ATLANTA — Now that Vic Beasley has signed a four-year rookie contract and finished his first mini-camp, the rookie defensive end is eager for the next phase of his development with the Atlanta Falcons.
Beasley, the NFL's No. 8 overall draft pick, must wait until the start of training late next month to show his new coaches and teammates what he can do in pads.
Until then, Beasley plans to spend time with his family in Adairsville, Ga., and settle into his new life after receiving an $8.8 million signing bonus as part of a $14.5 million contract he signed last week.
"It is a relief," Beasley said Thursday. "Now I can stay focused on what's in store. That's the main part, playing for the Falcons and trying to win a championship. That's the most important thing right now."
First-year Falcons coach Dan Quinn said the former Clemson standout has adjusted quickly to his responsibilities on the field and in the classroom, but there's still plenty of work ahead.
Beasley is competing with eighth-year veteran Kroy Biermann for the starting job at left end. He's also taking snaps on the right side of the line.
Watching Beasley during the three-day mini-camp, Quinn was pleased with the 6-foot-2, 236-pounder's speed, quickness and presence on the edge of the defensive line. His next challenge will be to play without hesitation once he has a better grasp of Quinn's 4-3 scheme.
"Not only does he have initial quickness, he's got lateral quickness, too," Quinn said. "As a rusher, not only do you want to take off, but with inside counters, you have to have quickness to beat a guy inside. He has both.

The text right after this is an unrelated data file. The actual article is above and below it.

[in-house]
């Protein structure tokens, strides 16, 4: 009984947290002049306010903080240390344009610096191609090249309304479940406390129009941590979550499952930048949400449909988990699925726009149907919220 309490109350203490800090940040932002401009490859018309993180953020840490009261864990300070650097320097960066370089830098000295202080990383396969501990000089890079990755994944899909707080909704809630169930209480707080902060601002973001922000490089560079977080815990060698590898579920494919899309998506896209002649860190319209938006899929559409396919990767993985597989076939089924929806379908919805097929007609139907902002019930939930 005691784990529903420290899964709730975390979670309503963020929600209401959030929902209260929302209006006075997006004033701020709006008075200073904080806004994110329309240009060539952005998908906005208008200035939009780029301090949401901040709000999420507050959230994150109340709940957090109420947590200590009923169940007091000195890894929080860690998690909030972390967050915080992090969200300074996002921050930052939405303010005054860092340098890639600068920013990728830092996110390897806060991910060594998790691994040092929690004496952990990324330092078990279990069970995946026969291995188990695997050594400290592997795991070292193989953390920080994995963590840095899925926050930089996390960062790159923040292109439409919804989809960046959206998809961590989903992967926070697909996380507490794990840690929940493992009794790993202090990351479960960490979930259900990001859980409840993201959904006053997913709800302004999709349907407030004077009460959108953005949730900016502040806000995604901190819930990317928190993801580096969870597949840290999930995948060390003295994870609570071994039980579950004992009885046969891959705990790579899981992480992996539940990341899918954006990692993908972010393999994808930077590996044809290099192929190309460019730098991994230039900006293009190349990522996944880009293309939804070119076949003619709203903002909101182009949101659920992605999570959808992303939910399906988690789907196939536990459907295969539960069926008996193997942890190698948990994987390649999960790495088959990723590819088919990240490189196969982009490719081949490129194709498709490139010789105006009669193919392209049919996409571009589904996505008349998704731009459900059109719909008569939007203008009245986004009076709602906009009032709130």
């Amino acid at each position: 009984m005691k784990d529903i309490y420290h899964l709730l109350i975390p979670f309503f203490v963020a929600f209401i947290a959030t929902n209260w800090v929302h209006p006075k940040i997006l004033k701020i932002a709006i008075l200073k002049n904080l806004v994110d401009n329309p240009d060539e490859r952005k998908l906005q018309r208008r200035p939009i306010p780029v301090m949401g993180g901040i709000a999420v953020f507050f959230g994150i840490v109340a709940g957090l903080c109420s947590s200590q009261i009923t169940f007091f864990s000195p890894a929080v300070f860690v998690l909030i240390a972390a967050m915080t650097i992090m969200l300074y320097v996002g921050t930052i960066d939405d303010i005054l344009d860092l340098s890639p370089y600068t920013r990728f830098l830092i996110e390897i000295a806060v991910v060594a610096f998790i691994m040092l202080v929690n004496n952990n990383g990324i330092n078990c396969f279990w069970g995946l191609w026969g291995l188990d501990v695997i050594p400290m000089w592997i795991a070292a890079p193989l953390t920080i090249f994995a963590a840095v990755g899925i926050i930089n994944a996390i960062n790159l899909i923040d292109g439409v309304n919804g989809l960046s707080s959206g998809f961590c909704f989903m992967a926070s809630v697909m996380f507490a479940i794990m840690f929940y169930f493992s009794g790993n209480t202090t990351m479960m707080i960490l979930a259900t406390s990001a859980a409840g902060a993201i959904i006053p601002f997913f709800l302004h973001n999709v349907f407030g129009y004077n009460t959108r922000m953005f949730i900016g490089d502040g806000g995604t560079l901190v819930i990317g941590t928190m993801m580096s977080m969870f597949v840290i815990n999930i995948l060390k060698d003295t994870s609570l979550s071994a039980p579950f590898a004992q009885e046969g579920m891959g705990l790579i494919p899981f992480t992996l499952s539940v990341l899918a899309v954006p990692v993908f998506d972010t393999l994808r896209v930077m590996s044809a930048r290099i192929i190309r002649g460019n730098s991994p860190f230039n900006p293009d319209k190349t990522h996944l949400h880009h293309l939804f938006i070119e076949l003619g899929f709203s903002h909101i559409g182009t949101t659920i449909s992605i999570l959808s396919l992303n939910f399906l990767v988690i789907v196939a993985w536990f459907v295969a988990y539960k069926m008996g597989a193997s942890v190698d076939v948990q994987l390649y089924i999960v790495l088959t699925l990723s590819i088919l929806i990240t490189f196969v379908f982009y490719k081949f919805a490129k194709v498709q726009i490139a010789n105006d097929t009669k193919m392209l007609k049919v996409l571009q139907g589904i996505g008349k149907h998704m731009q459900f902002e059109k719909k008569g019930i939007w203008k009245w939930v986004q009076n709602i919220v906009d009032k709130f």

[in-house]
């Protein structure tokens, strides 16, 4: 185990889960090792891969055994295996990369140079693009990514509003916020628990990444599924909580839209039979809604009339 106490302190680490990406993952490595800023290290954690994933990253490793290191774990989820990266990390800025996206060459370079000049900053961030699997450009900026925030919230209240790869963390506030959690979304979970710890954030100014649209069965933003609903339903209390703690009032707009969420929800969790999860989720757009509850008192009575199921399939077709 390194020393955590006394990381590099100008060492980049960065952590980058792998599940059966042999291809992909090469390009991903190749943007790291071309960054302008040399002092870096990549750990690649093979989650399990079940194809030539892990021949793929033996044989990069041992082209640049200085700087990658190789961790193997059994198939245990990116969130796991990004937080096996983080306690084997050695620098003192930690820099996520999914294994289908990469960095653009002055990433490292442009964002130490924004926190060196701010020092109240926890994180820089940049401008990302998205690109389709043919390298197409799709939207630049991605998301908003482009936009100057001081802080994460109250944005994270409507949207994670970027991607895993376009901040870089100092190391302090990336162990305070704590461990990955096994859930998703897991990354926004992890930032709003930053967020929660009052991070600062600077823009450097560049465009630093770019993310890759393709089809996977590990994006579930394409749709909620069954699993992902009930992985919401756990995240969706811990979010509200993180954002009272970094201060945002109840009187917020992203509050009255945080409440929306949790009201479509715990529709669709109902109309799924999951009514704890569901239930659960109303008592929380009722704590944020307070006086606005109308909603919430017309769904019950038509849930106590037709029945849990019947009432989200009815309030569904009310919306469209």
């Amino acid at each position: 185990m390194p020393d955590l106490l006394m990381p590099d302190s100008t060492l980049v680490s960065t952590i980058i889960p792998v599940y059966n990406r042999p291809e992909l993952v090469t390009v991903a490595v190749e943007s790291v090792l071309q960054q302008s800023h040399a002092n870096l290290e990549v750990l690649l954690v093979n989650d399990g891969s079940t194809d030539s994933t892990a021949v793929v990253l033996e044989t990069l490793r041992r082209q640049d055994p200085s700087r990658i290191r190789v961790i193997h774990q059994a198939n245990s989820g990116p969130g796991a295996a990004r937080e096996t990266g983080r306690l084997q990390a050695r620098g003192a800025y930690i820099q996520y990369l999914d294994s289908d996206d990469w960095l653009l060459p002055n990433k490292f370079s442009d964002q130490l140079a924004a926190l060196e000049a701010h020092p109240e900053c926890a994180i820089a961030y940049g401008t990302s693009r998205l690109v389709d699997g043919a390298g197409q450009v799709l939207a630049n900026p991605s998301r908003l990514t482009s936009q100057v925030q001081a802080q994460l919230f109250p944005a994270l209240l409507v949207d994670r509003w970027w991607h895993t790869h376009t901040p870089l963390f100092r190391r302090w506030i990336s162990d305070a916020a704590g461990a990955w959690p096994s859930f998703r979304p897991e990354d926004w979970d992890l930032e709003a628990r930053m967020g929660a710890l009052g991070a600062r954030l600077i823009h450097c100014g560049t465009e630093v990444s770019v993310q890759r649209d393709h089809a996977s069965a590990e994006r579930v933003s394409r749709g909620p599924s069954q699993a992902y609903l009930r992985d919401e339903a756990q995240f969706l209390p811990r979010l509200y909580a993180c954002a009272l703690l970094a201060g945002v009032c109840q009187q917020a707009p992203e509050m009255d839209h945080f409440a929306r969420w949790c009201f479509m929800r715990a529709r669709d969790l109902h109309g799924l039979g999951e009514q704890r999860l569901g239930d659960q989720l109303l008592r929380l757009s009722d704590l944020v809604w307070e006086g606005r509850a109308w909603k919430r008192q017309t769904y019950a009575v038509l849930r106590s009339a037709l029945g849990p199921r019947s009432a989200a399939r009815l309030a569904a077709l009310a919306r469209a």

"It's important to have both as a rusher. Not only can I beat you up the field, but I can take you up and beat you back inside."
Beasley is expected to bolster a dormant Falcons pass rush that had just 83 sacks over the last three years, fewest in the NFL, under former coach Mike Smith and defensive coordinator Mike Nolan.
In four years at Clemson, Beasley had 33 sacks, broke up nine passes, forced seven fumbles and recovered two fumbles for touchdowns.
"You saw all of the stuff that he did in college," Atlanta defensive line coach Bryan Cox said. "A good first step, quickness and good closing speed. His strength is definitely in the pass-rush aspect of it. He's coming along."
New Falcons defensive coordinator Richard Smith believes Beasley has a chance to be as good as Von Miller, whom he coached the last four years in Denver. Miller was the NFL's defensive rookie of the year in 2011, an All-Pro selection in 2012 and second-team All-Pro in 2014.
"I'm not saying he's Von Miller — you've got to go out and earn those things," Smith said. "He does have that elite quickness, very similar to what Von had when he came out."
Beasley knows expectations are high, but he's also taking a reasonable approach to work at improving his game incrementally as he prepares for a month of down time.
"Stay in shape over the break, continue to work hard, know what we have in store and look forward to winning a championship," he said. "That's everyone's goal."